The teacher told me that she loves working with the children, who have inspired her to study pedagogy. The most complicated part, she said, is that she has to move to a different house every week; she stays with the families of her students. “That is good, though, because I get to know them better,” she commented. Some of Sanchez’s students also talked to me. Juana, a sixth grader who is encouraged every day by her parents to keep studying, said, “My parents say that if I study I can get a better job.” With that goal in mind she will attend the Los López secondary school next year. She is worried for one of her classmates, who wants to study but is always thinking about her boyfriend.

Juana wants to be a veterinarian. Arely Stephania is in second grade and loves math. She already knows the basics of addition, subtraction, multiplication and division, and she says that her teacher is the best. Alonso Ramírez, in the fourth grade, said that he loves animals and wants to be a veterinarian; at home he has two dogs, one cow and five goats. Volunteers from the past María Concepción Téllez was a LEC teacher in 1996, in La Morita, a tiny community near Comonfort that at the time had only 29 inhabitants. The classroom, according to Téllez, was a crude structure made of stones, without mortar, and a straw roof. There were puddles in the classroom during the rainy season. Téllez sent a touching letter to Guanajuato’s governor at that time, Vicente Fox, and a few months later the state government built a decent classroom, and the LEC received a recognition from the governor because of her hard work.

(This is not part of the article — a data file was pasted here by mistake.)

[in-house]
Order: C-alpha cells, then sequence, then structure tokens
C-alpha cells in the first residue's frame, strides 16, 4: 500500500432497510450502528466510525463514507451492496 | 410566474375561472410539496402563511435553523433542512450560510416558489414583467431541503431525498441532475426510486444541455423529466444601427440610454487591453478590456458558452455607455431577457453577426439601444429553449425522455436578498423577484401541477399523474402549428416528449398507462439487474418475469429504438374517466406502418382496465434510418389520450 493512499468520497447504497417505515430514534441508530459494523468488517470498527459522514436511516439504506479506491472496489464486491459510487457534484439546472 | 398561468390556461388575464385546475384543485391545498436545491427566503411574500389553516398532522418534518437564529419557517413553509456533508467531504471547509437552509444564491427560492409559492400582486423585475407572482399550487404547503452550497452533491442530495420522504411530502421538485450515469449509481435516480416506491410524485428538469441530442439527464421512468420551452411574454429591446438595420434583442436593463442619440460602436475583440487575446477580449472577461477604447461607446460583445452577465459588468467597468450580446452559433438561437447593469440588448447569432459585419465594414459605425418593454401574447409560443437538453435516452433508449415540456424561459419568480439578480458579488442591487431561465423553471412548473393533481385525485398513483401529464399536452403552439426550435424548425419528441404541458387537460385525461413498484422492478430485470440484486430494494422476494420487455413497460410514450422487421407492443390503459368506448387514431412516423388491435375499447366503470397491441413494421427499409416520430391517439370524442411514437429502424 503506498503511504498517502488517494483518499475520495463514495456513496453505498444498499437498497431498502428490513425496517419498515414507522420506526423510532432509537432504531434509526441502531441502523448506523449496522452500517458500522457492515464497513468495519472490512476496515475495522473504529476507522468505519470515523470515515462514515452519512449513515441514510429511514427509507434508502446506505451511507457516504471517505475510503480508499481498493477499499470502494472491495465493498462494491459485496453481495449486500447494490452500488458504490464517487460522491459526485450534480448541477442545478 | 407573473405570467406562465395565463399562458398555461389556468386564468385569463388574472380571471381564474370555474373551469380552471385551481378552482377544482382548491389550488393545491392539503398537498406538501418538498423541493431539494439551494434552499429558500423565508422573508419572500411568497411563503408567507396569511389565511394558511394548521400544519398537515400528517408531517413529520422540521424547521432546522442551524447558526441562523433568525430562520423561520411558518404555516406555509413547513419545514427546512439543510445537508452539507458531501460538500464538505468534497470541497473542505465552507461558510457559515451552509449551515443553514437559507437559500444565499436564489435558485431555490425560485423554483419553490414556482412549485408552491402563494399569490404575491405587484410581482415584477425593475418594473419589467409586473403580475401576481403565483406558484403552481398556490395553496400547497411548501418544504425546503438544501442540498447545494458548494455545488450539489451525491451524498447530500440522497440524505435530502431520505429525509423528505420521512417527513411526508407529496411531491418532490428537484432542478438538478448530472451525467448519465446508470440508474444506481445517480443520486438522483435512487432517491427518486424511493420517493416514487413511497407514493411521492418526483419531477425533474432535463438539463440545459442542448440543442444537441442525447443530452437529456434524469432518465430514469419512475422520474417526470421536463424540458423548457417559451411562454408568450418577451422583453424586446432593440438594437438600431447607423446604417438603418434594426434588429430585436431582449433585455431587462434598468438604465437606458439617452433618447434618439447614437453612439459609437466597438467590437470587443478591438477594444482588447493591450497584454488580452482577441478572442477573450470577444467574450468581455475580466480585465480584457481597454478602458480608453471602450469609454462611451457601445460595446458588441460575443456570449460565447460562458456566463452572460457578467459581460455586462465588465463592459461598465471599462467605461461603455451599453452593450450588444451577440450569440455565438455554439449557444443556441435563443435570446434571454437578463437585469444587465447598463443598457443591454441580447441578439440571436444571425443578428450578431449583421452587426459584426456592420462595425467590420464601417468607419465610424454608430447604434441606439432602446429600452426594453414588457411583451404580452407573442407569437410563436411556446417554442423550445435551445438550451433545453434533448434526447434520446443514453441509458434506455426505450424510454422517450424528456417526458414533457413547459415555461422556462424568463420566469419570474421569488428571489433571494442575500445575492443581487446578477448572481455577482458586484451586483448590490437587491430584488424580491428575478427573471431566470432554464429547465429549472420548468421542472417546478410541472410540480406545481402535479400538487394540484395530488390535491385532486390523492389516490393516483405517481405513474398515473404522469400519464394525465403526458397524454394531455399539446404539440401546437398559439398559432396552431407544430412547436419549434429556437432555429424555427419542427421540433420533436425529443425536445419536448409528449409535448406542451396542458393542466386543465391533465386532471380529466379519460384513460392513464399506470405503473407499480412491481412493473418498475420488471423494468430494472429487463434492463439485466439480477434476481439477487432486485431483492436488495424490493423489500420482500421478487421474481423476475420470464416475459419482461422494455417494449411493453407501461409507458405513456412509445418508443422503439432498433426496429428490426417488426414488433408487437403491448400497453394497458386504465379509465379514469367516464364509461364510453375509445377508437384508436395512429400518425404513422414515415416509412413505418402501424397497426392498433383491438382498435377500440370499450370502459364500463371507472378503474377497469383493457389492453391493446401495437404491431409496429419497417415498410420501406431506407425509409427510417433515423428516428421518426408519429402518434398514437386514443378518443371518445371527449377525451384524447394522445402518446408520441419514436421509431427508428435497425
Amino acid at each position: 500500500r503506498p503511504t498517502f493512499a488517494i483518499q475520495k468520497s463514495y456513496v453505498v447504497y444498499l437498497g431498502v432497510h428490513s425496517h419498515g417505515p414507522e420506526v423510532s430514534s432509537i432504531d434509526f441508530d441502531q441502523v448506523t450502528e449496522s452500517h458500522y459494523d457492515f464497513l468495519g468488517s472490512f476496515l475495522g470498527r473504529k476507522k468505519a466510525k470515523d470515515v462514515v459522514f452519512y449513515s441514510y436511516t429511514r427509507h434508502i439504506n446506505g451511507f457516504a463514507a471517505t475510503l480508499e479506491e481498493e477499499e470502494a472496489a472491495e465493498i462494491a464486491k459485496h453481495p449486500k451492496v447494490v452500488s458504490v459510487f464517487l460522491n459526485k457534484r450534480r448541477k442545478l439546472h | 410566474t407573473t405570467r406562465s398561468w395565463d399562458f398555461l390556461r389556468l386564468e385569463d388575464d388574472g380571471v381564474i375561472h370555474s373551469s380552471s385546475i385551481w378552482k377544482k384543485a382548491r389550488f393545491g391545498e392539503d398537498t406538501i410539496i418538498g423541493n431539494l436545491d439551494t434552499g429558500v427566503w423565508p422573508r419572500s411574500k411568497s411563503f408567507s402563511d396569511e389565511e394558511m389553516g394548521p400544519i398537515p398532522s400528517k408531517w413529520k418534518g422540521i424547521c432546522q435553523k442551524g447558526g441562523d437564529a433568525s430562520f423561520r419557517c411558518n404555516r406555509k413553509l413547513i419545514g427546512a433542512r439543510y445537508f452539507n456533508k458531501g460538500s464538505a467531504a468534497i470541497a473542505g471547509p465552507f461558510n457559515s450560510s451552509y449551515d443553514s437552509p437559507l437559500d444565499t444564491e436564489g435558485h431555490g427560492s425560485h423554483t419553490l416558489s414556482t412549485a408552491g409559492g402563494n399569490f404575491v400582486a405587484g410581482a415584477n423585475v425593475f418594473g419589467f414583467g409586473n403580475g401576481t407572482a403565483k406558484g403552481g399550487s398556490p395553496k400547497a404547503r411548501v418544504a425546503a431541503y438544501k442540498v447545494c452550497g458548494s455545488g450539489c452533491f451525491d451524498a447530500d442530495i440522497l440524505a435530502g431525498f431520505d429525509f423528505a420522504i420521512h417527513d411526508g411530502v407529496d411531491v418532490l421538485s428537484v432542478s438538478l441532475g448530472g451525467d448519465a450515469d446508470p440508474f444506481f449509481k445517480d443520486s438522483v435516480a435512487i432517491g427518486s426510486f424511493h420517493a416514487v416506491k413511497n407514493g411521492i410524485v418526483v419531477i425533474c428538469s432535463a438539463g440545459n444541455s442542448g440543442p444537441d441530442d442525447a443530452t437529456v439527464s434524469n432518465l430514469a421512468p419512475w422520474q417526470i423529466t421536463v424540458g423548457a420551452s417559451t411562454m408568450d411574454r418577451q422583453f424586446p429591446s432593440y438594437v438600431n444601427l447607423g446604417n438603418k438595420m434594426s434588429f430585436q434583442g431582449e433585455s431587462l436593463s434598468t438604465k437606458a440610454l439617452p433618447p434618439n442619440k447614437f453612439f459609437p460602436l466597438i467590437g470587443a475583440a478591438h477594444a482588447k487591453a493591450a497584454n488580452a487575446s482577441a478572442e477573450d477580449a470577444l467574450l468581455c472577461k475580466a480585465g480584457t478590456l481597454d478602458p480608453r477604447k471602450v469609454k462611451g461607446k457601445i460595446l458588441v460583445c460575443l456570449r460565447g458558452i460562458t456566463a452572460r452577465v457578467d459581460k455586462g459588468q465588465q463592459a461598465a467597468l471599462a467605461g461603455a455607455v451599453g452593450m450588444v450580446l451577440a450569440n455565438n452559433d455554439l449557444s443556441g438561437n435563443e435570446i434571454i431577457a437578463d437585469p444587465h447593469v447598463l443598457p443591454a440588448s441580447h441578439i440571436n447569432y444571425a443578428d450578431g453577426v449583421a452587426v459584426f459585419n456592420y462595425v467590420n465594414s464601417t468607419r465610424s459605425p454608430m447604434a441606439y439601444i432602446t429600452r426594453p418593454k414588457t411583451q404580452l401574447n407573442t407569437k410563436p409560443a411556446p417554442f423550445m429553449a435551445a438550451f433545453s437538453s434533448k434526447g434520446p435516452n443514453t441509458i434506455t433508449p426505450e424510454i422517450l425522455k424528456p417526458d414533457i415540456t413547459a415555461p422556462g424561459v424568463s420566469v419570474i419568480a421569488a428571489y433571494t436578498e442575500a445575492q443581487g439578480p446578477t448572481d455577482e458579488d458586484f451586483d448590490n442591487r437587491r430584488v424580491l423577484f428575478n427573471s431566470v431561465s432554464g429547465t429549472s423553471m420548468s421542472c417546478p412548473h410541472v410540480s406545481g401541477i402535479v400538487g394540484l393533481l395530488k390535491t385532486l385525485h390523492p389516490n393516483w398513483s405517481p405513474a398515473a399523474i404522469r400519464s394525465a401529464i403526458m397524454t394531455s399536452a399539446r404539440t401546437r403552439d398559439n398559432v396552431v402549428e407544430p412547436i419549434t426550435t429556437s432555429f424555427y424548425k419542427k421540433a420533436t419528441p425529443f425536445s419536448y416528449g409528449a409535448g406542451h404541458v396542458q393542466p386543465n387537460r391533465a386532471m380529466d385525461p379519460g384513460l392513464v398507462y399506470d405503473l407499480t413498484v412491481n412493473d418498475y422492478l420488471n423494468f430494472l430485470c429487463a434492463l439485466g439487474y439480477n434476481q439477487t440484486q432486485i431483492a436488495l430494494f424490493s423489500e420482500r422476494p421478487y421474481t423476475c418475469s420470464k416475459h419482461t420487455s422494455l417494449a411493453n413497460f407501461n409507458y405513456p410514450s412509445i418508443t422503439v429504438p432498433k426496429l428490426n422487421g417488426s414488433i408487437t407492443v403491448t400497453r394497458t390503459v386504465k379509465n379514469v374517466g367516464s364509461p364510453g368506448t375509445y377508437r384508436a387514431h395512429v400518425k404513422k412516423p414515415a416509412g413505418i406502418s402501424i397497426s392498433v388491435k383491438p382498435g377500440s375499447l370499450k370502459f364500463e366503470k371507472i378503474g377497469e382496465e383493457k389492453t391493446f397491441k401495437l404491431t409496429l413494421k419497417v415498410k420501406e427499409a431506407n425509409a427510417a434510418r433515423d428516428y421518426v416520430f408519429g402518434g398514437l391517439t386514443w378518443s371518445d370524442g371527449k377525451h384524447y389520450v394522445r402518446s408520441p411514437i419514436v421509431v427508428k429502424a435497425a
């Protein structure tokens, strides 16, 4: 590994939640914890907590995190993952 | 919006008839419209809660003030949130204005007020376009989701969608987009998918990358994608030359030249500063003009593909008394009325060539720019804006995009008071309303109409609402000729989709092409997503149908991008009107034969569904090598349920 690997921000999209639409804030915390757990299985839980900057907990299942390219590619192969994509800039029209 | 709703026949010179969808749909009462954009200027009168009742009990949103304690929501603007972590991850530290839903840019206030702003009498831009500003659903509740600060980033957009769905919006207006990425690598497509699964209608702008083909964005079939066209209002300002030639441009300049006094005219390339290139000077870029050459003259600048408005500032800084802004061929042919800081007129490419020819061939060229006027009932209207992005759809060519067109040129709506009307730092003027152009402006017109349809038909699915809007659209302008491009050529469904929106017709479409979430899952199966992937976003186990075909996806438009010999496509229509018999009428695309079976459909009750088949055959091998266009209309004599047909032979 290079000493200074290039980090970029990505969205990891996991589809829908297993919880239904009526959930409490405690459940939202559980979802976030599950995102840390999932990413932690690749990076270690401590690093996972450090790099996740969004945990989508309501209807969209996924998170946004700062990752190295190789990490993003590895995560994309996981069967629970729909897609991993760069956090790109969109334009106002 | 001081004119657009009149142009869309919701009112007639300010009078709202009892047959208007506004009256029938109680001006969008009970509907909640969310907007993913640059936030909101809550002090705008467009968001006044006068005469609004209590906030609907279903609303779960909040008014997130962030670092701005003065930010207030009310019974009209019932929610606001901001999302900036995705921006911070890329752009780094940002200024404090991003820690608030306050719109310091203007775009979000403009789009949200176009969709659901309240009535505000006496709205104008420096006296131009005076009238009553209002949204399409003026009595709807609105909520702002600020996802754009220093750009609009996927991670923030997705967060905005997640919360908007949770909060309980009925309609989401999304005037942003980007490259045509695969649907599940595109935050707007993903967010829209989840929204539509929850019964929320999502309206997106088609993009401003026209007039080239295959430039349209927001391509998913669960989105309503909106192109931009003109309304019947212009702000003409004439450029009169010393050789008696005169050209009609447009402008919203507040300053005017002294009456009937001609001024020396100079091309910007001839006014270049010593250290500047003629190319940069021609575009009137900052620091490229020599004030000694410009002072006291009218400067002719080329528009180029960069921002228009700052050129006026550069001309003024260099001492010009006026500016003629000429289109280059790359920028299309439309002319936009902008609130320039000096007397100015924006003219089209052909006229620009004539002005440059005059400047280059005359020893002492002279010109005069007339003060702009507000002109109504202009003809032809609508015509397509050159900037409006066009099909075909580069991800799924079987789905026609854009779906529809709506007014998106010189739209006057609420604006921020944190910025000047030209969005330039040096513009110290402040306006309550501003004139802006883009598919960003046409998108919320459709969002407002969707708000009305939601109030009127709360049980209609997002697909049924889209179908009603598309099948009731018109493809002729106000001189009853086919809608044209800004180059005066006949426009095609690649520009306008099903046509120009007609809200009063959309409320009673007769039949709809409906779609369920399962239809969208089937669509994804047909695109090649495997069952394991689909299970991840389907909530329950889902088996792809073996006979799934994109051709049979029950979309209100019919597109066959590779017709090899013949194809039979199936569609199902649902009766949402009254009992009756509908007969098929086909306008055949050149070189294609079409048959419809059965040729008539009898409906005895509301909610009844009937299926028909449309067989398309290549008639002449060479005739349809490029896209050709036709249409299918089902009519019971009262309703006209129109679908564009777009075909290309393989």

Téllez, who has a degree in administration and works for the local government, told Atención that the best experience—besides the scholarship—was that at her young age she realized that young volunteers can change the course of the city, making lasting changes in the lives of others. Téllez said she learned the value of responsibility, endurance, humility and teamwork.

Téllez said that she shared her knowledge with the children, who along with their families taught her to value what she already had at home. She also realized that “there is no dream that can be more enjoyable than the satisfaction of helping others before thinking of oneself.”

Rancho Nuevo de la Rosa is the farthest community on the fringes of San Miguel, in the vicinity of Juventino Rosas. Martha Elizabeth Ramírez Torres volunteered there for one year. It was complicated, she said, but she made it. She remembers that her food was just the basics and the only drinking water came from the river. Ramírez also remembers during the rainy season her partner’s classroom was full of leaks, so she had to teach outside. Ramírez worked with CONAFE for two years, and now she will receive a scholarship to study psychology in Querétaro.